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Nature. 2016 Apr 28;532(7600):512-6. doi: 10.1038/nature17655. Epub 2016 Apr 20.

Normalizing the environment recapitulates adult human immune traits in laboratory mice.

Author information

1
Center for Immunology, Department of Microbiology and Immunology, University of Minnesota, Minneapolis, Minnesota 55414, USA.
2
Center for Immunology, Department of Laboratory Medicine and Pathology, University of Minnesota, Minneapolis, Minnesota 55414, USA.
3
Department of Pediatric Oncology, Dana-Farber Cancer Institute, and Pediatric Hematology and Oncology, Children's Hospital, Boston, Massachusetts 02115, USA.
4
Department of Pathology, Case Western Reserve University, Cleveland, Ohio 44106, USA.

Abstract

Our current understanding of immunology was largely defined in laboratory mice, partly because they are inbred and genetically homogeneous, can be genetically manipulated, allow kinetic tissue analyses to be carried out from the onset of disease, and permit the use of tractable disease models. Comparably reductionist experiments are neither technically nor ethically possible in humans. However, there is growing concern that laboratory mice do not reflect relevant aspects of the human immune system, which may account for failures to translate disease treatments from bench to bedside. Laboratory mice live in abnormally hygienic specific pathogen free (SPF) barrier facilities. Here we show that standard laboratory mouse husbandry has profound effects on the immune system and that environmental changes produce mice with immune systems closer to those of adult humans. Laboratory mice--like newborn, but not adult, humans--lack effector-differentiated and mucosally distributed memory T cells. These cell populations were present in free-living barn populations of feral mice and pet store mice with diverse microbial experience, and were induced in laboratory mice after co-housing with pet store mice, suggesting that the environment is involved in the induction of these cells. Altering the living conditions of mice profoundly affected the cellular composition of the innate and adaptive immune systems, resulted in global changes in blood cell gene expression to patterns that more closely reflected the immune signatures of adult humans rather than neonates, altered resistance to infection, and influenced T-cell differentiation in response to a de novo viral infection. These data highlight the effects of environment on the basal immune state and response to infection and suggest that restoring physiological microbial exposure in laboratory mice could provide a relevant tool for modelling immunological events in free-living organisms, including humans.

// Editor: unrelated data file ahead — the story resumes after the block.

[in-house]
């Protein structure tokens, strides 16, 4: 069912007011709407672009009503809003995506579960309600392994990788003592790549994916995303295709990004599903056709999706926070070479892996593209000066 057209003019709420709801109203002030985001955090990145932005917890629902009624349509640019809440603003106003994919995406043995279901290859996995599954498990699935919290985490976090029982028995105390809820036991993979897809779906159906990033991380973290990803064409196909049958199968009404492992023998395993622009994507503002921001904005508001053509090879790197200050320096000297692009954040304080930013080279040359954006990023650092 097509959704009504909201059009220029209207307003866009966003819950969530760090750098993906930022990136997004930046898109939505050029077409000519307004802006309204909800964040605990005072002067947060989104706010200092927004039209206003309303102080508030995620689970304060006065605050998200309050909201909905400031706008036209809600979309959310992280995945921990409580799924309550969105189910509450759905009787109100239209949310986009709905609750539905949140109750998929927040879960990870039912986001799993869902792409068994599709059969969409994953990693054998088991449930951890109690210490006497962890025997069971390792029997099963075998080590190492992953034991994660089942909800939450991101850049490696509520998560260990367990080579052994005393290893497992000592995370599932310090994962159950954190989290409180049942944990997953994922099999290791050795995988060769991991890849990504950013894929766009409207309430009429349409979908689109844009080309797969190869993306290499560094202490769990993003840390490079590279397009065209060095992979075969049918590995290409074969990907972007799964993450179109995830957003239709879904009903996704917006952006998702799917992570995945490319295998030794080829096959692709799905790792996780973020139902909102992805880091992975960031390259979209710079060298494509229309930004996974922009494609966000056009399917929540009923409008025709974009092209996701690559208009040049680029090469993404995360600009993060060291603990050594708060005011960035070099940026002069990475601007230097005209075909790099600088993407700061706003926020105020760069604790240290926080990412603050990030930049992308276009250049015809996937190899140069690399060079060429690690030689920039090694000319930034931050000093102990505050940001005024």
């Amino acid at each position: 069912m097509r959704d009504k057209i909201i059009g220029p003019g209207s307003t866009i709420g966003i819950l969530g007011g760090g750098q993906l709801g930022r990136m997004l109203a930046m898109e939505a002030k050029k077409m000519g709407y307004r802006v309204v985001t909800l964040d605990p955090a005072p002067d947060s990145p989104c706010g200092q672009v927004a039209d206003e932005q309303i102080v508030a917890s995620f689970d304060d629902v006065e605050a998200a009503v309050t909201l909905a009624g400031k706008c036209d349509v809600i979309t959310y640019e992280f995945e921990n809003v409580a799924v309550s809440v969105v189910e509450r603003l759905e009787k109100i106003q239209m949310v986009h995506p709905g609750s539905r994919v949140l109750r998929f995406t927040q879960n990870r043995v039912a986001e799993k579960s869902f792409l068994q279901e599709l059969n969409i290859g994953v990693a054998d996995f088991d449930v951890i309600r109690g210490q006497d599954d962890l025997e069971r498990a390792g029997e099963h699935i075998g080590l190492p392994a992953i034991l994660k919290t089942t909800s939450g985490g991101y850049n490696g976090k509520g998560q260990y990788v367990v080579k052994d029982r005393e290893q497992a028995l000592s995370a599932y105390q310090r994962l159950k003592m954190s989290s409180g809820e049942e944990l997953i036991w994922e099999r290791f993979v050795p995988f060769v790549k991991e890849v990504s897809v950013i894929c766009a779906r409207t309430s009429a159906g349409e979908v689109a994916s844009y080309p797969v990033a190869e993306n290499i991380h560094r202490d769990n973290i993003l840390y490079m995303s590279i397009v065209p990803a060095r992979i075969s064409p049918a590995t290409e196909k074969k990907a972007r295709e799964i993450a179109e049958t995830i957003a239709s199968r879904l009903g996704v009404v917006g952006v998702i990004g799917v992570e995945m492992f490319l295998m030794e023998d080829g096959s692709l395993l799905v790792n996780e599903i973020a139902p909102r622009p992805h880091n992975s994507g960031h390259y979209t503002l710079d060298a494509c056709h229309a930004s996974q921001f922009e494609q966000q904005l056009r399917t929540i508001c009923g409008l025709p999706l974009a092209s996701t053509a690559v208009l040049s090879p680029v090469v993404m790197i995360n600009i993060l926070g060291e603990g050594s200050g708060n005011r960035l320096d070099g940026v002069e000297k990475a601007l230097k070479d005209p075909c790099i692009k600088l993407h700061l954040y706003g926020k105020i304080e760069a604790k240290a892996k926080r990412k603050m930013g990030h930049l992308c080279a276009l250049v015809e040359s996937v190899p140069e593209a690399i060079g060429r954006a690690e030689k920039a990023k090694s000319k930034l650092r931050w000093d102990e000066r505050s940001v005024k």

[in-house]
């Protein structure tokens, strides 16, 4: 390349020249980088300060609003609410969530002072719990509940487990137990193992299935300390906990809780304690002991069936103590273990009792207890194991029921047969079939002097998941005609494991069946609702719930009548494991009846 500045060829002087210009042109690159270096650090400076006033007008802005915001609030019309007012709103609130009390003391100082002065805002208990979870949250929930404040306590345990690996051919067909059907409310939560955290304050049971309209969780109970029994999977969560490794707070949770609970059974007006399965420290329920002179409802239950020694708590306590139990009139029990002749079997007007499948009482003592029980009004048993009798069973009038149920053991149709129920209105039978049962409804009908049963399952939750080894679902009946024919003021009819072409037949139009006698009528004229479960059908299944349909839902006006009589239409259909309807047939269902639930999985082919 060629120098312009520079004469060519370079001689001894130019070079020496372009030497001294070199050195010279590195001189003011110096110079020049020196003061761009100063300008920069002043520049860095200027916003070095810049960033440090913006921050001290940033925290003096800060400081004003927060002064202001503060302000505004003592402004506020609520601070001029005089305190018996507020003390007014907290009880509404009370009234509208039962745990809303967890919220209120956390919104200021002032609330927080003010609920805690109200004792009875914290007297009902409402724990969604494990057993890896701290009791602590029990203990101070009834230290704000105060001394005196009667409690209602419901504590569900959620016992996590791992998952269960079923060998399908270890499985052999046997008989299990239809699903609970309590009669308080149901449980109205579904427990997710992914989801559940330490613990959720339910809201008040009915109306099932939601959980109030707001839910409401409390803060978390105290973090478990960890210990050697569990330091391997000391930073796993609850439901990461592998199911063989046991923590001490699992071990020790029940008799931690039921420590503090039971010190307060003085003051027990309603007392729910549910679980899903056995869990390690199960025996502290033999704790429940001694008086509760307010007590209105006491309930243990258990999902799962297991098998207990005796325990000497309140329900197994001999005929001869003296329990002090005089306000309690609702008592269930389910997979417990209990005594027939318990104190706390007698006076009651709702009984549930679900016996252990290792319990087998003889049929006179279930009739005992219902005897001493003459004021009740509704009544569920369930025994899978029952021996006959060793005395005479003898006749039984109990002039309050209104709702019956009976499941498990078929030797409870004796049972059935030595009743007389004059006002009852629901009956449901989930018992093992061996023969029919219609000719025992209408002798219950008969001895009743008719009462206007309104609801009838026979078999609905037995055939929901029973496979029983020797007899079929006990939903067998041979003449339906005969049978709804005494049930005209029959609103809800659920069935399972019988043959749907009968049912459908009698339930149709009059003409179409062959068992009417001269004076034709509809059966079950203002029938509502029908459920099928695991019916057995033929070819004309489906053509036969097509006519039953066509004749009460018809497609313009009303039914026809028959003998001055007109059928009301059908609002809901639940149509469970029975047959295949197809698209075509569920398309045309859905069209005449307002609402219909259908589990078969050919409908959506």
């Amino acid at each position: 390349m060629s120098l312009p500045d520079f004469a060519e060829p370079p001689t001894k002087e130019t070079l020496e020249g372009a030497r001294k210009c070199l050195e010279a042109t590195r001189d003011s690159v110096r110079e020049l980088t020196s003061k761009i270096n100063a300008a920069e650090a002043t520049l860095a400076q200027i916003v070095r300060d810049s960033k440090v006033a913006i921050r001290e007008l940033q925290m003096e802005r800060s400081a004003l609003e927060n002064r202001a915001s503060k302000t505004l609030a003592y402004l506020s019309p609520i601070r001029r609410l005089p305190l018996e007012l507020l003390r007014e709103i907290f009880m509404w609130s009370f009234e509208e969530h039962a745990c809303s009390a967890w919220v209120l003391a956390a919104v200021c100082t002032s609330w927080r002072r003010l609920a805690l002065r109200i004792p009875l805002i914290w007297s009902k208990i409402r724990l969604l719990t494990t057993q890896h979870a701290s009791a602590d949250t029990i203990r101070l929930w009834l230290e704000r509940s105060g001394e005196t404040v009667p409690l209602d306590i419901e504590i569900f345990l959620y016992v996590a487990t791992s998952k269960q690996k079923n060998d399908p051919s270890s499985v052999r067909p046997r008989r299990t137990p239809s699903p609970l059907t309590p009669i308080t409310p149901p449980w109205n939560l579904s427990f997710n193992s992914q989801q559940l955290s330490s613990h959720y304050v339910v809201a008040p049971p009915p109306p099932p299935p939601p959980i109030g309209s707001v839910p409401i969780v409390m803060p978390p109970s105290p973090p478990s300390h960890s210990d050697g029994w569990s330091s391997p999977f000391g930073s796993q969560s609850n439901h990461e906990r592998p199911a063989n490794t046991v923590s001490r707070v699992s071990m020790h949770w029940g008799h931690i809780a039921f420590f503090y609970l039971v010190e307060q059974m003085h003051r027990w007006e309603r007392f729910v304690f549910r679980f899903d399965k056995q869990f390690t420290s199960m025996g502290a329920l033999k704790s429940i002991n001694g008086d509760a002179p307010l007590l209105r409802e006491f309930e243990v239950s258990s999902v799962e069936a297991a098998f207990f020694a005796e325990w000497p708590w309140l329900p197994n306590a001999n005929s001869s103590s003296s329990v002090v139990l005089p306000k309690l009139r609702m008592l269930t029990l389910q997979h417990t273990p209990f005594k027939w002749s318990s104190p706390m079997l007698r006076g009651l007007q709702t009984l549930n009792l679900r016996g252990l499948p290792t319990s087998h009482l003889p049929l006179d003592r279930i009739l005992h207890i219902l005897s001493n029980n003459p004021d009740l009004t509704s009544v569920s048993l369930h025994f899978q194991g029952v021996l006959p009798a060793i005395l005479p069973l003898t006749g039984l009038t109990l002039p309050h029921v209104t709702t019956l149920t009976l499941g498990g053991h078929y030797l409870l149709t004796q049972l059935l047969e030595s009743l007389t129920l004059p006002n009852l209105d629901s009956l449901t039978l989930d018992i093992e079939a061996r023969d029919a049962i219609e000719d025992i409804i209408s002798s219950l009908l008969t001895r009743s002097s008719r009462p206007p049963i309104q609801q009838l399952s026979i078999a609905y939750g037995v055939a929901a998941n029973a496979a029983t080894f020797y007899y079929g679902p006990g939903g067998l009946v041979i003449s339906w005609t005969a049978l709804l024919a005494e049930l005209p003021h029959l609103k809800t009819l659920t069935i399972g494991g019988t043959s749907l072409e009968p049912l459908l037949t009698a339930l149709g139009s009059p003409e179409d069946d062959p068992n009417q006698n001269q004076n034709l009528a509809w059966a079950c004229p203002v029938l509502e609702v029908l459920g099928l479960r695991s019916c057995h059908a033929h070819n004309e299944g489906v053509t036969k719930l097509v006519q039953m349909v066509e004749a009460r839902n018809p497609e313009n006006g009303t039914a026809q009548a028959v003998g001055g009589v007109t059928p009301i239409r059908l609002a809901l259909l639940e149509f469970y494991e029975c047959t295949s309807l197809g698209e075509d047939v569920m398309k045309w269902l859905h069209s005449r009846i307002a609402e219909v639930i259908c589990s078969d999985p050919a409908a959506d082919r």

PMID:
27096360
PMCID:
PMC4871315
DOI:
10.1038/nature17655
[Indexed for MEDLINE]
Free PMC Article

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